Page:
Monday, 10 January 2005

My wish for the future of e-learning - with a businessman hat on

Is content king in e-learning industry? May be a doubtful YES today, it is a definite NO in a slightly longer term.

The marginal cost of reproduction of digital content is near zero. The upfront cost of course production may be huge and there may be copyright protection put in place by the copyright owners. This will not stop other people doing the same. Note that copyright only protect the manifestation of an idea. It does not prevent anyone else to create another manifestation of similar or same idea (this is the difference between patent and copyright, right?) As authoring tools advance, the cost of production will continue to decrease. The value of digital content will quickly reduce to near zero by the nature of market competition. I was told that the cost of "English as a second language" course in China have dropped 70% per year for 5 years at an AusWeb conference years ago. That's the result when people realise that ESL in China has a market and suddenly everyone jumped in. There are other initiations which drive the cost of content down quickly, .e.g MIT OpenCourseWare, BBC open-source streaming of its video content, the highly successful wikipedia, Google's digital library, project Gutenberg, etc.

For the "birthday cake" maker, see my birthday cake analogy, my advise is:

If you are a good content provider, you can still capture a good part of the value-chain.

Unlike physical goods whereas when a product has established a market, people will repeatedly buy the same product again without any need of "discovery", digital content is typically a use-once product (exceptions in this include songs, music and other "artistic performances", but informational content is very much a use-once product.) Another viable business in elearning is content discovery services. However, I am not sure a direct user pay model is a viable business model. May be Google's advertising-based model. This is the filling station part of the e-learning business.

On the other hand, organisations are waking up to realise that "Return of Investment" is enhanced when there is "real" change in attitude, behaviour and performance. Delivering training is NOT the same as delivering of information. Just-in-time bite size information is useful in the job-support situation. Again, the "filling station model" may be best approach to meeting this need.

My ultimate interest is still looking at training and education as a service industry where we provide valuable, memorable and life-changing experience to the learners. First person and second person experience are accidental (in the sense that it is unlikely to be planned) and most likely from informal learning channels. By encouraging active participations in blog type of sharing, community of practice and experience exchanges, the industry can provide a significant informal life-long education services. I will leave it to my readers to figure out a sustainable business model for informal learning. For planned (or formal) learning, a pure third person experience approach, while the cheapest (???) and easiest (???) to develop, may not be the best approach given the changes of this and coming digital generation. This is why I am betting everything I have on promoting simulated first person experience.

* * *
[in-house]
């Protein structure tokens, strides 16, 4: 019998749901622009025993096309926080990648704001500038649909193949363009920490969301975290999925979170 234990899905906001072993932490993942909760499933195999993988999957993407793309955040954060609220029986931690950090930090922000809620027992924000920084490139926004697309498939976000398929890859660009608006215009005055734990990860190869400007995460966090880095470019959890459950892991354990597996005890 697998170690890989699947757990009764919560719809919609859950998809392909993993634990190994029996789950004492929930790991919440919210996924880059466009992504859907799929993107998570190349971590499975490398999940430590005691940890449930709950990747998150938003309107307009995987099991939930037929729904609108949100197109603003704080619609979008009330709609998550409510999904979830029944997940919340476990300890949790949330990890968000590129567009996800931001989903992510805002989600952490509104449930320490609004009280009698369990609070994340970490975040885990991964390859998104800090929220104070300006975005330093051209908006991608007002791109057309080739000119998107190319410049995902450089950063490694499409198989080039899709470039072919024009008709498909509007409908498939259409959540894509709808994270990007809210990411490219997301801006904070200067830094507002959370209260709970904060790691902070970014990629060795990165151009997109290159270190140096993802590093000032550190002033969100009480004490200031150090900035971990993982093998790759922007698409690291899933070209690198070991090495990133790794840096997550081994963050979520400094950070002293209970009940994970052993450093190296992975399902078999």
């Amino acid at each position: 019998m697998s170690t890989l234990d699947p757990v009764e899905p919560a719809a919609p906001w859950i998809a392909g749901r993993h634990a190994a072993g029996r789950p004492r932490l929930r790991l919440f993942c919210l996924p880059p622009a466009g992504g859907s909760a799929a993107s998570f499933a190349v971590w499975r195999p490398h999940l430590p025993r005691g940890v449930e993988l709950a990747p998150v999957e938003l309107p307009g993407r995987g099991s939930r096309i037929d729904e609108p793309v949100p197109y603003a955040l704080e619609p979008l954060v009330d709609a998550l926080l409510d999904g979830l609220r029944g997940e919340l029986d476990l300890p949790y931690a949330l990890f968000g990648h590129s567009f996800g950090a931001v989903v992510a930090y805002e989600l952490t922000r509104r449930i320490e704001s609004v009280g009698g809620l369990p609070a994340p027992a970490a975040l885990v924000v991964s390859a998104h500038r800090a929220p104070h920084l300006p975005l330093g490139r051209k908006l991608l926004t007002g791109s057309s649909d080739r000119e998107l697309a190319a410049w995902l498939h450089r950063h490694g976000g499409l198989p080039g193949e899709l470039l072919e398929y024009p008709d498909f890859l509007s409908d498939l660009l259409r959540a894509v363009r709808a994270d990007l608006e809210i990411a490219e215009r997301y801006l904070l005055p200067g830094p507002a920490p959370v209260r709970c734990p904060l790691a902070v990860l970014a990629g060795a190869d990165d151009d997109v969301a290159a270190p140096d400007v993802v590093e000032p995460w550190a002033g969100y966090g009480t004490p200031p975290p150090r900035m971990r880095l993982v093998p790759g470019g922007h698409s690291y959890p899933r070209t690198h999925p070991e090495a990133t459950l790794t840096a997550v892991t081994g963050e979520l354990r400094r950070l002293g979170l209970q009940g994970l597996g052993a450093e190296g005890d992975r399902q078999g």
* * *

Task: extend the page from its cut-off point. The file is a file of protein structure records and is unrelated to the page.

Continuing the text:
I don't gamble, but when I do, I bet my life on it.


Albert Ip said...

After I wrote this post, I found this post from Boing Boing: Stop sketching, little girl -- those paintings are copyrighted! which link to Young Prospective Artist Finds Herself in a 'No Sketch' Zone.

This is a completely new interpretation of the concept of copyright. I just hope that it was only the security guard taking the matter in his own hand. If not, I dare say that I can write off US influence in a medium term future. My business plan for USA must be revised to cover a maximum of 10-year operation in US before it is no long viable to have any office in US.

Albert Ip said...

A follow-up to the little girl who was sketching in the Museum. As it turned out:
"Actually, the museum guard was mistaken. There was no copyright issue, and the museum apologizes and is telling artists to sketch away as long as they do not interrupt the flow of traffic in the always crowded gallery. Eyewitness News"
Here is another post on this.